Now, I haven’t had too much focus on swimming this year, thus my swim times haven’t fully recovered yet. So I was actually pretty happy that after the first 250y I was on pace for a sub-7 swim. A high school and collegiate swimmer I was not.
The counter person was there to count laps and then signal you with different colored paddles depending on which lap you were on – halfway or one lap to go. But since I had the FR910XT on and counting my laps, I really didn’t have to think too much. Plus, with only 500y worth of laps, a simple glance at the time will usually tell you what lap you’re on.
In the end, I ended up with a 7:03 – a few seconds shy of my sub-7 time. I think I got a bit lazy in the 3rd quarter. Something the FR910XT seems to prove:
Up until that point, I had knocked out the fastest swim of the day at that facility. Though, one of the instructors would go after me and managed to best me by a few seconds. I am willing to bet though that if we were competing head to head (lane to lane), it would have been a heck of a fun swim.
With that, it was off to the bike!
The Bike – 10 Miles:
Now’s a good time to mention how the transitions work. It’s a flat-rate 10-minute transition. You get 10 minutes to wander yourself from sport to sport. This almost gave me enough time to get a massage in between sports. The reason for the elongated static transition times is primarily due to staggering of participants, and safety (avoiding people running up stairs while wet). Speaking stairs, it was time to make my way up the four flights of stairs to my bike:
Since I had already configured my bike, there wasn’t much else to do. I had also already placed my iced water bottles there. Which actually, is a good time to mention that. For reasons slightly unclear to me, the Equinox gyms are kept rather warm. Like tropical greenhouse warm. And, there’s no fans in the majority of the club. For me, overheating is my primary enemy in endurance sports. Since keeping water bottles cold longer term is an issue – coach suggested a cooler of ice for the bottles until I got to the gym. But I couldn’t find a cooler, so I just used a pot from the house for keeping them cold in the car for a few hours while I was at the expo:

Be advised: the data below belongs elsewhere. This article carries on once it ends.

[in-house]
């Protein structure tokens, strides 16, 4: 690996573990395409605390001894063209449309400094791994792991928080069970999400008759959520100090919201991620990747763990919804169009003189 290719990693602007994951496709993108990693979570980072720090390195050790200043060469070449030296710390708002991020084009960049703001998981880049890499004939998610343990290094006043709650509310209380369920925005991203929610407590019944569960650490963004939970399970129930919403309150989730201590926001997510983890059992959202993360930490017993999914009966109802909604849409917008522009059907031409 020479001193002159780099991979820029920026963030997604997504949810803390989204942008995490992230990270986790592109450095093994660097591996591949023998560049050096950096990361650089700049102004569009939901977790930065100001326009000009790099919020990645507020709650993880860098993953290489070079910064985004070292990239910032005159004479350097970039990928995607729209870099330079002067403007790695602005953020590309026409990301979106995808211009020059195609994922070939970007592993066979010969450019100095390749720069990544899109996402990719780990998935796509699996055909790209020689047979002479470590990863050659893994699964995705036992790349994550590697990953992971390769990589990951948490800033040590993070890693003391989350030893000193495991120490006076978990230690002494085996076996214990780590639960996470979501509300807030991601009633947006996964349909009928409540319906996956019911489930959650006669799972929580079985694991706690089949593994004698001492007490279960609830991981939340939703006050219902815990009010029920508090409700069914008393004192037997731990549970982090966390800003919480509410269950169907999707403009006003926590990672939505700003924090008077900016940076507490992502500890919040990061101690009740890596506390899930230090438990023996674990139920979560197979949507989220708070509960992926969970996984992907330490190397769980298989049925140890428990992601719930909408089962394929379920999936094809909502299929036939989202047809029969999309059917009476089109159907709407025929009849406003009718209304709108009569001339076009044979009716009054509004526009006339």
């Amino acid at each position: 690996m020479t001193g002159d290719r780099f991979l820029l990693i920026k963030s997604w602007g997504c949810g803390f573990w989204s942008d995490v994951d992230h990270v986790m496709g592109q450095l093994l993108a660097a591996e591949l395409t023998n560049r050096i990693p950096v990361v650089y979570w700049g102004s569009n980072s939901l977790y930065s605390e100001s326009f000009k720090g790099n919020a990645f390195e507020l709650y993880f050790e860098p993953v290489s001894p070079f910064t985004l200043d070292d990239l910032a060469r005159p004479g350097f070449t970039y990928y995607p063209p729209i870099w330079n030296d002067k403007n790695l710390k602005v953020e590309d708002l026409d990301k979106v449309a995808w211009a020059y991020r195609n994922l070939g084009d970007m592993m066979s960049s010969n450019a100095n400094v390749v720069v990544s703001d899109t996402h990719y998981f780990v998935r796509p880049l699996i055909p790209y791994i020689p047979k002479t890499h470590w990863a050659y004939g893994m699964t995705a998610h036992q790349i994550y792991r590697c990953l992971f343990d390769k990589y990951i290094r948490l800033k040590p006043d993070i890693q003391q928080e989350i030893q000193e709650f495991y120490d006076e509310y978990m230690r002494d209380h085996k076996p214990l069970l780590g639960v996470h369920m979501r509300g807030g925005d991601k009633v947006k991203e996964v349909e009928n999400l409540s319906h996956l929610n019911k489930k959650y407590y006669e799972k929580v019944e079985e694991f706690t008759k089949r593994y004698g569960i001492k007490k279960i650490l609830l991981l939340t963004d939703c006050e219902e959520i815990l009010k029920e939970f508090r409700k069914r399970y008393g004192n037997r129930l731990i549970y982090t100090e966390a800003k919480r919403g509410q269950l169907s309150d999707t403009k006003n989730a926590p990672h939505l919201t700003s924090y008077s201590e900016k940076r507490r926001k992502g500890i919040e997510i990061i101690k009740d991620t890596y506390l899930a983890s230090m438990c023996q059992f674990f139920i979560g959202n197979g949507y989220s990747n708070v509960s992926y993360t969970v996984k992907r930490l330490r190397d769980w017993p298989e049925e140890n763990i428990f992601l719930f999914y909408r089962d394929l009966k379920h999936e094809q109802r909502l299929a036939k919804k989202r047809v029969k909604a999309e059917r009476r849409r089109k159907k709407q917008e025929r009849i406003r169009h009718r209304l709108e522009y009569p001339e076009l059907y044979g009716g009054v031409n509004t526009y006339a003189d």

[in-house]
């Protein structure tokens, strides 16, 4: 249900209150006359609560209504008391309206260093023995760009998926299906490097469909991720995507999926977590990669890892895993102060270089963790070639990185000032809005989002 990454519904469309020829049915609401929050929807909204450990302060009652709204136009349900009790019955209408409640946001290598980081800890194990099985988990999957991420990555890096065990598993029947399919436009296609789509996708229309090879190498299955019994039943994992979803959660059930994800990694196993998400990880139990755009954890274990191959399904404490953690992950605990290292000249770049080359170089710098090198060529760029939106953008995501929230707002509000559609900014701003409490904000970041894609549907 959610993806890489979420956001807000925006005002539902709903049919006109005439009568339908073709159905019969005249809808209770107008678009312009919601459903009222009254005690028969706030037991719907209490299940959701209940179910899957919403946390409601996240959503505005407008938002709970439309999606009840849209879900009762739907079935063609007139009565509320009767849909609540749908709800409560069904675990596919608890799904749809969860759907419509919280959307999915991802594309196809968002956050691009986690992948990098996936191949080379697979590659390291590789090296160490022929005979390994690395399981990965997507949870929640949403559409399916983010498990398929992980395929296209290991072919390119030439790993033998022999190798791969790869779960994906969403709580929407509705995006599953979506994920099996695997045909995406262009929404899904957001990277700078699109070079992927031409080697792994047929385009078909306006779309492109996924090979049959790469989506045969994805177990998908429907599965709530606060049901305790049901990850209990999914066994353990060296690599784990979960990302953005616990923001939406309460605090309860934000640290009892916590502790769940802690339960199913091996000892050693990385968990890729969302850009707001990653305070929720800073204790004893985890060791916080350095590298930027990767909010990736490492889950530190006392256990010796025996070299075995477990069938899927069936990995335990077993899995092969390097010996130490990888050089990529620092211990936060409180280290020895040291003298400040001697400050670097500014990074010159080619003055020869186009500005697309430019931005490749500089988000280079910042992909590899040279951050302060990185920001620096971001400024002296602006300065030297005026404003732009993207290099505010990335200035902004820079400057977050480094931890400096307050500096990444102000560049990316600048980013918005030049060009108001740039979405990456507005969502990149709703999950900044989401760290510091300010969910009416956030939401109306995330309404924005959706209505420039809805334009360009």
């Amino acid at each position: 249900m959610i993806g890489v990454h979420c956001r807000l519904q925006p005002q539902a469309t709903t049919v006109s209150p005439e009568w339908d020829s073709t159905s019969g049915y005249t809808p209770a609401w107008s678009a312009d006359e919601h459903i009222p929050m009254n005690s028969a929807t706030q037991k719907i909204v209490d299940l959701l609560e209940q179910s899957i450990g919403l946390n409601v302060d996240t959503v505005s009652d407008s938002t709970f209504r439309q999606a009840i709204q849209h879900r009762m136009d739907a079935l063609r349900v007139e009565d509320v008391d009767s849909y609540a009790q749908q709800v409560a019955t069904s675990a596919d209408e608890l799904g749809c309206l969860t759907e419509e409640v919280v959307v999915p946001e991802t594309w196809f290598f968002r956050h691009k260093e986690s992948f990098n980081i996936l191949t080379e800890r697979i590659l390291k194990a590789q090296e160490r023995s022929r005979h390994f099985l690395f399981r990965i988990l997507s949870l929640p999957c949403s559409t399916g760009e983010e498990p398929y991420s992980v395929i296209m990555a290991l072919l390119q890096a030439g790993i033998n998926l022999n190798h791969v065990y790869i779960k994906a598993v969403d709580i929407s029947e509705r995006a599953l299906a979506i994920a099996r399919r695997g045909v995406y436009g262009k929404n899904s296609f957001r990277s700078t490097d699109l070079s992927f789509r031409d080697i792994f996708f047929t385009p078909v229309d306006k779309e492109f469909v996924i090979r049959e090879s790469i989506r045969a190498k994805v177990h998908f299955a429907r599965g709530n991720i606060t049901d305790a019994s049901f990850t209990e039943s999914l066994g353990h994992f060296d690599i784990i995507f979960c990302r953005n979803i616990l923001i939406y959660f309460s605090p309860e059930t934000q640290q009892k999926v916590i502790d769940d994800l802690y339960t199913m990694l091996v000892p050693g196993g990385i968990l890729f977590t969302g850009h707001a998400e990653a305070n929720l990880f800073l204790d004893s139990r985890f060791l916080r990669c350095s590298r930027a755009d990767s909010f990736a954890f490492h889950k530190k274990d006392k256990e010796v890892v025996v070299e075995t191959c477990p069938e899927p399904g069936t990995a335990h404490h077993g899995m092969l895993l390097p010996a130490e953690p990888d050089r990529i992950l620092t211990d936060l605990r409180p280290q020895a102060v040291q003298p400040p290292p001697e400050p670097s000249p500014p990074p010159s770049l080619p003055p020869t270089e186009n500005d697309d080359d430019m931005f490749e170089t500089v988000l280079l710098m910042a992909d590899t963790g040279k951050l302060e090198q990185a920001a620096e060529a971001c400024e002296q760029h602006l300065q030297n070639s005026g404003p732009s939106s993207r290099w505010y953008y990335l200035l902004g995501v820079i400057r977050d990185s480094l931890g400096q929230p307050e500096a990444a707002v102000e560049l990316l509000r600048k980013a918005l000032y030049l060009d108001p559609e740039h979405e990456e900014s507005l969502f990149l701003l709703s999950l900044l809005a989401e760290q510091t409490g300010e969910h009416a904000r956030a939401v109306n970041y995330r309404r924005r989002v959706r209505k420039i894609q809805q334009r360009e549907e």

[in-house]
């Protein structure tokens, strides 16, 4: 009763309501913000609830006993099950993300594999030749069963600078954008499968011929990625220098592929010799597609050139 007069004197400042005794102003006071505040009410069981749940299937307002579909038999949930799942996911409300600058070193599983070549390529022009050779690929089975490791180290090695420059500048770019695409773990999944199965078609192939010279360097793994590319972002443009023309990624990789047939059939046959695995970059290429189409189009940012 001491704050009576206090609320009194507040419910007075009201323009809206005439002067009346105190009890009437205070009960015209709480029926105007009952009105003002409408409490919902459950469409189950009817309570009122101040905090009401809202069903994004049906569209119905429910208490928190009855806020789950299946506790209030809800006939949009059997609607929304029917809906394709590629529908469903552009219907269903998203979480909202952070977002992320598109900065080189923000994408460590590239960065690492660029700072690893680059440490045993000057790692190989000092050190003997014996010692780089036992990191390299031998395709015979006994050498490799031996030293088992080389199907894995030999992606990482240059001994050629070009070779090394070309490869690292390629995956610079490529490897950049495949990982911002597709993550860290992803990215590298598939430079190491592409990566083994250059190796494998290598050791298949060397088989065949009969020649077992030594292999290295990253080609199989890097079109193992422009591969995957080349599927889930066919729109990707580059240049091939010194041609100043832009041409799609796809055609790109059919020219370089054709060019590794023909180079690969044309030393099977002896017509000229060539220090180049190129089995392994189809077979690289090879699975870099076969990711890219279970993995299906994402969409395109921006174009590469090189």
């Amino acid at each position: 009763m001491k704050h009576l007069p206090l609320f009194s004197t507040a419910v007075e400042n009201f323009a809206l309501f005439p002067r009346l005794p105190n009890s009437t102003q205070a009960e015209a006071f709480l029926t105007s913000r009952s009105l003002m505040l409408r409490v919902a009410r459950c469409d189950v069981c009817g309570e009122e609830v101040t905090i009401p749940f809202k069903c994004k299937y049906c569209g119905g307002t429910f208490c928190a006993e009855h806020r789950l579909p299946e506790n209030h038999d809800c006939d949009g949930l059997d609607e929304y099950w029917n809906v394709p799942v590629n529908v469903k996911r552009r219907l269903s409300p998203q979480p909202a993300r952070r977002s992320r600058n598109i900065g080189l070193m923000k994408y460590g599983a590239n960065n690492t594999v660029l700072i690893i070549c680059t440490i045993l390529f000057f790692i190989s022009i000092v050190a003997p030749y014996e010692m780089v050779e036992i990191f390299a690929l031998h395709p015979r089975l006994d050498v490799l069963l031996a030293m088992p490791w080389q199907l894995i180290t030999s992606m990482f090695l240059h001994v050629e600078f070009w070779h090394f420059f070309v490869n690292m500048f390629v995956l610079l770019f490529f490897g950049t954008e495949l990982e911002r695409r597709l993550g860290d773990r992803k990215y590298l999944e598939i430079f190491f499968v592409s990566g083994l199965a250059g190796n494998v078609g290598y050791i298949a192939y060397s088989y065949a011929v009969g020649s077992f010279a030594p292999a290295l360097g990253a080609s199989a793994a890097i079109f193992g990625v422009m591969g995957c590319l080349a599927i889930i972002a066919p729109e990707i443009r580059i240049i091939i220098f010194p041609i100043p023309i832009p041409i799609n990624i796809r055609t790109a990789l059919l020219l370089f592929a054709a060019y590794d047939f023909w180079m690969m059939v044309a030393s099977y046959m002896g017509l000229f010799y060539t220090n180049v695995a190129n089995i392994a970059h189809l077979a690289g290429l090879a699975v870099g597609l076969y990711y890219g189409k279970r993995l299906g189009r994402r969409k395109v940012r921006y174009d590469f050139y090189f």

Once at the gym, they were still nice and icy.
At any rate, the bike is done on ANT+ enabled spin bikes, the same ones I’ve talked about in the past. They’ve got two pedal types for both Shimano mountain bike and road bike cleats, as well as an adapter cage for regular shoes.
The bike leg was 10 miles, with you controller cadence and resistance. Earlier I had understood it such that resistance was set, and you could only control cadence (to control speed) – but in the end we could control both. This meant my strategy needed a bit of on the fly tweaking.
I started off and sorta stumbled around getting up to speed, trying to balance adding too much resistance too fast with speed. Wattage on the display units is unfortunately almost always incorrect since they aren’t calibrated – so I pretty much ignored that. Instead I focused on cadence and speed, with speed being the only thing that mattered.
After getting up to speed I kept the speedometer pretty steady at about 27-28MPH with a cadence of about 115-120. Though, as I realized later on – it would have been better if I had lowered cadence and increased wattage. I played around with a few different options, as it’s a tough balance to find just the right mixture to net you the highest speed. A game really.
I would note that in this particular scenario, those lighter athletes (mostly women) are somewhat disadvantaged, as normally wattage output is evened out by the fact that the rider would weigh less. But in this case, it’s assumed that all riders weigh the same. That’s why when folks talk about power, they don’t (or shouldn’t) talk straight watts, but rather watts/kilogram. That helps to even out the playing field between someone like myself, and a much lighter 110lb rider.